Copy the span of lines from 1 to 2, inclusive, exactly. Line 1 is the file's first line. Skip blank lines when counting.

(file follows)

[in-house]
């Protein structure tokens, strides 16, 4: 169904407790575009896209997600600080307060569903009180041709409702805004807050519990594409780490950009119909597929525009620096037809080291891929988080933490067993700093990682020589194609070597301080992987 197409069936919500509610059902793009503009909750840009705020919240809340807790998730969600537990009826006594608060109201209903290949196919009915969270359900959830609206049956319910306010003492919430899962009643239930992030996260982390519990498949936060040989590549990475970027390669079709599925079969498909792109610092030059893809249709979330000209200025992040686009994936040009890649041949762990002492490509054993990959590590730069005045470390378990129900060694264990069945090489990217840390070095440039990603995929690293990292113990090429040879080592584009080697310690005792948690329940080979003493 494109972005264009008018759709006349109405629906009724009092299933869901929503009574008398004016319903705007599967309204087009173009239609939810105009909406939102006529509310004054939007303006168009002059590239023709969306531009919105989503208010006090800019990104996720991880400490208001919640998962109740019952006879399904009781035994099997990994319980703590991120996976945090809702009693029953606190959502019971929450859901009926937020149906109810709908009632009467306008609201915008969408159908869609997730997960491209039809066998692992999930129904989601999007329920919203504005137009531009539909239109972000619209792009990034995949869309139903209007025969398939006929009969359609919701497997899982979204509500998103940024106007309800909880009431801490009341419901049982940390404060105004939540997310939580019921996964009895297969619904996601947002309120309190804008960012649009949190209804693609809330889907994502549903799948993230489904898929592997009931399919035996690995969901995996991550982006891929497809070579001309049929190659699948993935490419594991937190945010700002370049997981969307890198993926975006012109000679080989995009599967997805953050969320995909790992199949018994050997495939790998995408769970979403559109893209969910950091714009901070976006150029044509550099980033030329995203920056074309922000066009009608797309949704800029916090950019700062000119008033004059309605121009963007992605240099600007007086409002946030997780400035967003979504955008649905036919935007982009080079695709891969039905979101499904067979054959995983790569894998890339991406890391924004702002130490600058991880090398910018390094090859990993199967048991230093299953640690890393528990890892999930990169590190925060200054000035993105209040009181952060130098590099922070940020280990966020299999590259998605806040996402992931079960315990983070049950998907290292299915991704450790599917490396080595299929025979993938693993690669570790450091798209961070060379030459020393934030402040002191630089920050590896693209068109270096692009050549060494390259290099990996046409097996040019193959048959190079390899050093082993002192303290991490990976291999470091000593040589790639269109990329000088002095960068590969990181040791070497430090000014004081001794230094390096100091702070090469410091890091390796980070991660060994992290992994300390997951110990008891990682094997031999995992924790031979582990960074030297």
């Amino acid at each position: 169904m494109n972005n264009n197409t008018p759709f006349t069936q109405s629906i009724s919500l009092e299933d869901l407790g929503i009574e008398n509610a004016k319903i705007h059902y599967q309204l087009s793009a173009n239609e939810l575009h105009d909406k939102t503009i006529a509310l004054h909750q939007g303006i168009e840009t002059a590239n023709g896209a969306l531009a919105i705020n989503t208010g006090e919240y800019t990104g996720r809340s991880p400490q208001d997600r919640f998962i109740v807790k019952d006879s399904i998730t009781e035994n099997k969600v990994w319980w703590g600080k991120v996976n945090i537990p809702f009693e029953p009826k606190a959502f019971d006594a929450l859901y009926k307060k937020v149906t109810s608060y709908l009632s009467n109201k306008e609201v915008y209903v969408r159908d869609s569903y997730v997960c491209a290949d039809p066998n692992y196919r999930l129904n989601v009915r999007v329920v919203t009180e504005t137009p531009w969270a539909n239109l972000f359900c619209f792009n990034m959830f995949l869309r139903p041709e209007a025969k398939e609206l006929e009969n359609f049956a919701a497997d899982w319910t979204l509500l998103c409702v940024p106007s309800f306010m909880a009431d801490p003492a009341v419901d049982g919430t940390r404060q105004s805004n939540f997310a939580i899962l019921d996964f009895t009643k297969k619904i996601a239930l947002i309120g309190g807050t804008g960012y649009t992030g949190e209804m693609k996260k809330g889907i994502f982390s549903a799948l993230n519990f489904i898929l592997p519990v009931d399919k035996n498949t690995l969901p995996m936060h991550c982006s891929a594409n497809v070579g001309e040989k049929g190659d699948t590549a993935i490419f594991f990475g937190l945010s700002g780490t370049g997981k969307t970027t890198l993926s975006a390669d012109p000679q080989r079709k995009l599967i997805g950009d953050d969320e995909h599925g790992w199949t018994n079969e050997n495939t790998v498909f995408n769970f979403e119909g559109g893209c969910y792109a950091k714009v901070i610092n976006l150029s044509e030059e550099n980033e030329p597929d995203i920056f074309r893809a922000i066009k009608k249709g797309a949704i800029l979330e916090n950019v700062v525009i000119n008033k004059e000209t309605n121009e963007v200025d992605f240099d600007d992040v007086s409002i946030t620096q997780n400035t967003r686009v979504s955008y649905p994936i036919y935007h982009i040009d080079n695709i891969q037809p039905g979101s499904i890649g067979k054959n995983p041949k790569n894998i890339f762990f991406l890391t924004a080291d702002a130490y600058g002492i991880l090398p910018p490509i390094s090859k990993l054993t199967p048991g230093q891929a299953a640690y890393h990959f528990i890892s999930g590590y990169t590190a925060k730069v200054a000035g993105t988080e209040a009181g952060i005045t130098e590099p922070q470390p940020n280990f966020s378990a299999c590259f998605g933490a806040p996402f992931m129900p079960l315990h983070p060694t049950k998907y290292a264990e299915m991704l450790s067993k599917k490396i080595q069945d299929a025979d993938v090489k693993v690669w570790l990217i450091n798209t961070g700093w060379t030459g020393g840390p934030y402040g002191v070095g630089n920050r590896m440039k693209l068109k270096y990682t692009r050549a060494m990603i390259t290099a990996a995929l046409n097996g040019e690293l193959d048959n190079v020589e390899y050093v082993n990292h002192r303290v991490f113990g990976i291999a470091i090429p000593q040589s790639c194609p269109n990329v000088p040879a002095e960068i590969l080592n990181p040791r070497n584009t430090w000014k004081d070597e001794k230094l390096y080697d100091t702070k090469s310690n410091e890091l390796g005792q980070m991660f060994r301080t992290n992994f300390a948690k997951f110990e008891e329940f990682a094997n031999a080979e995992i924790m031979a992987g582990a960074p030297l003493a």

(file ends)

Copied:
[in-house]
């Protein structure tokens, strides 16, 4: 169904407790575009896209997600600080307060569903009180041709409702805004807050519990594409780490950009119909597929525009620096037809080291891929988080933490067993700093990682020589194609070597301080992987 197409069936919500509610059902793009503009909750840009705020919240809340807790998730969600537990009826006594608060109201209903290949196919009915969270359900959830609206049956319910306010003492919430899962009643239930992030996260982390519990498949936060040989590549990475970027390669079709599925079969498909792109610092030059893809249709979330000209200025992040686009994936040009890649041949762990002492490509054993990959590590730069005045470390378990129900060694264990069945090489990217840390070095440039990603995929690293990292113990090429040879080592584009080697310690005792948690329940080979003493 494109972005264009008018759709006349109405629906009724009092299933869901929503009574008398004016319903705007599967309204087009173009239609939810105009909406939102006529509310004054939007303006168009002059590239023709969306531009919105989503208010006090800019990104996720991880400490208001919640998962109740019952006879399904009781035994099997990994319980703590991120996976945090809702009693029953606190959502019971929450859901009926937020149906109810709908009632009467306008609201915008969408159908869609997730997960491209039809066998692992999930129904989601999007329920919203504005137009531009539909239109972000619209792009990034995949869309139903209007025969398939006929009969359609919701497997899982979204509500998103940024106007309800909880009431801490009341419901049982940390404060105004939540997310939580019921996964009895297969619904996601947002309120309190804008960012649009949190209804693609809330889907994502549903799948993230489904898929592997009931399919035996690995969901995996991550982006891929497809070579001309049929190659699948993935490419594991937190945010700002370049997981969307890198993926975006012109000679080989995009599967997805953050969320995909790992199949018994050997495939790998995408769970979403559109893209969910950091714009901070976006150029044509550099980033030329995203920056074309922000066009009608797309949704800029916090950019700062000119008033004059309605121009963007992605240099600007007086409002946030997780400035967003979504955008649905036919935007982009080079695709891969039905979101499904067979054959995983790569894998890339991406890391924004702002130490600058991880090398910018390094090859990993199967048991230093299953640690890393528990890892999930990169590190925060200054000035993105209040009181952060130098590099922070940020280990966020299999590259998605806040996402992931079960315990983070049950998907290292299915991704450790599917490396080595299929025979993938693993690669570790450091798209961070060379030459020393934030402040002191630089920050590896693209068109270096692009050549060494390259290099990996046409097996040019193959048959190079390899050093082993002192303290991490990976291999470091000593040589790639269109990329000088002095960068590969990181040791070497430090000014004081001794230094390096100091702070090469410091890091390796980070991660060994992290992994300390997951110990008891990682094997031999995992924790031979582990960074030297």